What is the claim/meaning of the poem "Much Madness is Divinest Sense"?
you can read it here http://www.bartleby.com/113/1011.html
1 Answer | Add Yours
A contemporary of Emily Dickinson, Ralph Waldo Emerson, wrote in his essay Self-Reliance,
Society everywhere is in conspiracy against the manhood of every one of its members....The virtue in most request is conformity. Self-reliance is its aversion. It loves not realities and creators, but names and customs.
Like Emerson, Ms. Dickinson strongly valued her independence of thought, and led a reclusive life, deliberately choosing solitude in which to write her poetry. In fact, she was often portrayed as a mad recluse; however, in her poem "Much Madness is divinest Sense" she may be presenting a defense of her solitude. For, her mention of "the Majority" in the fourth line certainly points to Emerson's words about "Society" and its demand for conformity that poses no problems:
Assent--and you are sane--
Demur--you're straightway dangerous--
And handled with a Chain--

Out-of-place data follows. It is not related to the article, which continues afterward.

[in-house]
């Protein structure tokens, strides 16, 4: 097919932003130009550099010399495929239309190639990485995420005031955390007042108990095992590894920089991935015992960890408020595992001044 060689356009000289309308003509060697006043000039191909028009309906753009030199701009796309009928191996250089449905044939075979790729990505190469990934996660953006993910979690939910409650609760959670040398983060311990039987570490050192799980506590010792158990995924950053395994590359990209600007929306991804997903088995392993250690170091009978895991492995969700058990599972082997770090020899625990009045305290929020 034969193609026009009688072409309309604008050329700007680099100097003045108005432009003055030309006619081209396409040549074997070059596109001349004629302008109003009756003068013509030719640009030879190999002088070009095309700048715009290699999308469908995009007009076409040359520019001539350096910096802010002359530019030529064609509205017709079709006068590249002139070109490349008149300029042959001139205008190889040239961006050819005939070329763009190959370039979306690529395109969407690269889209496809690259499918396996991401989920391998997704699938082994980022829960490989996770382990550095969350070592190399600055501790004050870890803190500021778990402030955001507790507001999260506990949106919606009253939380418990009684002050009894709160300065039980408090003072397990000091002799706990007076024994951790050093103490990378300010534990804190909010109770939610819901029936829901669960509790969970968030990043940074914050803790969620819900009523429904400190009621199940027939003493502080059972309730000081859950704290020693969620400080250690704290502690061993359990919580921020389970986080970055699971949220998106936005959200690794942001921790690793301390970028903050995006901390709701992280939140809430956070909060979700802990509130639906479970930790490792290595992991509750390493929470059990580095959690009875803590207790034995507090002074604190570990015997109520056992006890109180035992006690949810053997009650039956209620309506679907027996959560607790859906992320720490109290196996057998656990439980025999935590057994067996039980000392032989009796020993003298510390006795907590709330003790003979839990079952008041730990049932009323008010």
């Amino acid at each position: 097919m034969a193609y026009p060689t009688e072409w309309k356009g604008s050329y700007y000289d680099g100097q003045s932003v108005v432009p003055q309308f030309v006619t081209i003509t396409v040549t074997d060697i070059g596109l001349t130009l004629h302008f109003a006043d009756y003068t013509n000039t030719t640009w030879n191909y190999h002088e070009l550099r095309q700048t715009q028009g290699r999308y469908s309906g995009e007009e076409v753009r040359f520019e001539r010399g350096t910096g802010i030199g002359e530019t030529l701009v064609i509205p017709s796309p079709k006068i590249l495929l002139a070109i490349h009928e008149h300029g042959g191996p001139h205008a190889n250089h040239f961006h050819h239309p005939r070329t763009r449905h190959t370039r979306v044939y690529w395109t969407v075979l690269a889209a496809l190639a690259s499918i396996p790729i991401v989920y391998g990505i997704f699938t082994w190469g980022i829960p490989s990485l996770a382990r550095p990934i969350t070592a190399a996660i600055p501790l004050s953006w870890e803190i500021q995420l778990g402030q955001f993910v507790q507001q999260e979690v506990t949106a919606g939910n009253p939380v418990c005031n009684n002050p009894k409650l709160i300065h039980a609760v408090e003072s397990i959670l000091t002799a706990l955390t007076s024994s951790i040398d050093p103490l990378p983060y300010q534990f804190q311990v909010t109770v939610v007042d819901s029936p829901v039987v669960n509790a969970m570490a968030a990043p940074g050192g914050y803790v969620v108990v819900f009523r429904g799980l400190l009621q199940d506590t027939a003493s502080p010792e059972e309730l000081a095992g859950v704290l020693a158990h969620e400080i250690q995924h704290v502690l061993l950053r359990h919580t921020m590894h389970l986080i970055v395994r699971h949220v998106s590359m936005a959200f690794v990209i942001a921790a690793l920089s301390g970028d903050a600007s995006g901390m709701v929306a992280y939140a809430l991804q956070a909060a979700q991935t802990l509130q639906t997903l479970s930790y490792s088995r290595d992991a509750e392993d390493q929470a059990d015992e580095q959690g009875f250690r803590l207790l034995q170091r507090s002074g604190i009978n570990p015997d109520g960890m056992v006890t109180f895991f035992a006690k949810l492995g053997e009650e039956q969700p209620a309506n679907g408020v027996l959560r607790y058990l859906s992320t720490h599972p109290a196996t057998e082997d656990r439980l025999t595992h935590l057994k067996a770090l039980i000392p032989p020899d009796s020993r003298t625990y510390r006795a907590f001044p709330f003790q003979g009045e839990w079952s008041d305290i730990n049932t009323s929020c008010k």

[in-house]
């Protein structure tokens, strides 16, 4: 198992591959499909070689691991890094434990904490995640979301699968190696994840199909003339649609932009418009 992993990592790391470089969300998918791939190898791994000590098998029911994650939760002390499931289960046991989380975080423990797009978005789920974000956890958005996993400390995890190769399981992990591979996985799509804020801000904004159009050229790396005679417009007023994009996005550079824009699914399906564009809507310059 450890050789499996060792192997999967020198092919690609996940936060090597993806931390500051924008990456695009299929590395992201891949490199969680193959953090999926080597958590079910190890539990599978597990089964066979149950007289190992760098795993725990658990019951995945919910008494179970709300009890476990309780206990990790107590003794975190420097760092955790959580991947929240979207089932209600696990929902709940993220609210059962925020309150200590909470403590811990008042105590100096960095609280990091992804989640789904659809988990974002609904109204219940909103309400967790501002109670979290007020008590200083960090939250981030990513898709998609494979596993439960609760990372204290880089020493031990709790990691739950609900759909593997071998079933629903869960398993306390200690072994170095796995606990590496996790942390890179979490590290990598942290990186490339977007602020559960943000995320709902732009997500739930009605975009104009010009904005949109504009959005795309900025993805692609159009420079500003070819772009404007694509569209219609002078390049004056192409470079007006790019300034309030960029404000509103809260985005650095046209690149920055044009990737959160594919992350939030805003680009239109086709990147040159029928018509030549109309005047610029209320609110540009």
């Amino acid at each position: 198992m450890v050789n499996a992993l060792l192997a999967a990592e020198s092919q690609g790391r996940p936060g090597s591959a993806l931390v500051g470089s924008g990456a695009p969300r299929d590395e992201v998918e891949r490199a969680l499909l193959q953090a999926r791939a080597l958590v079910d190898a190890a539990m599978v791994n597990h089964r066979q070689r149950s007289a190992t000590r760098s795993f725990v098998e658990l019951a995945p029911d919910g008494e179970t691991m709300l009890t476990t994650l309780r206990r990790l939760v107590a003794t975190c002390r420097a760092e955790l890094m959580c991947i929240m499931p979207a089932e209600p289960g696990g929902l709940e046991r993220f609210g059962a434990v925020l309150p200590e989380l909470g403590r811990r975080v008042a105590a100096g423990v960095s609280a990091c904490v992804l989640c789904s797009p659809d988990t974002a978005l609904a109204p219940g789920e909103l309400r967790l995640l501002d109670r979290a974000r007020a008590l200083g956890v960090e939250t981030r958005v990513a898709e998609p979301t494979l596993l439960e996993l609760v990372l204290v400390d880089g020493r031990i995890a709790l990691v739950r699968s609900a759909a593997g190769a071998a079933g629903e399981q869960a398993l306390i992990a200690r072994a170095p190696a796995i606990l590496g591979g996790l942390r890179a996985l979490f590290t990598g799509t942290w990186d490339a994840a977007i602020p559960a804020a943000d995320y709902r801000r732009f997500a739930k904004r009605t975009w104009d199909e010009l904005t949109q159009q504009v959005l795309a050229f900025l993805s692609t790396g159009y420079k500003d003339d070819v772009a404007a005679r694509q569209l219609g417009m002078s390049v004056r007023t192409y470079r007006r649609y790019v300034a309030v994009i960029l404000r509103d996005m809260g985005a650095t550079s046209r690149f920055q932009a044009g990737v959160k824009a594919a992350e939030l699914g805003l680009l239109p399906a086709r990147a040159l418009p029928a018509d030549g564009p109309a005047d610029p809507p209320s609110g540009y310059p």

These last three lines of Dickinson's also call to mind the poet T.S. Eliot, who was declared insane and institutionalized for a period during World War II because he had "demurred" against the conventional wisdom.
"Society," that body of governing people who set the standards of normalcy, dictates, as Emerson declared, that thinking away from conventional lines is "madness." But, it is those who think creatively and independently, who often perceive reality and even the future with a "discerning eye," that understand the truth of what happens and will happen. Because they are a threat to the stability of their societies, these people are often ostracized or declared to be abnormal and "mad."
Join to answer this question
Join a community of thousands of dedicated teachers and students.Join eNotes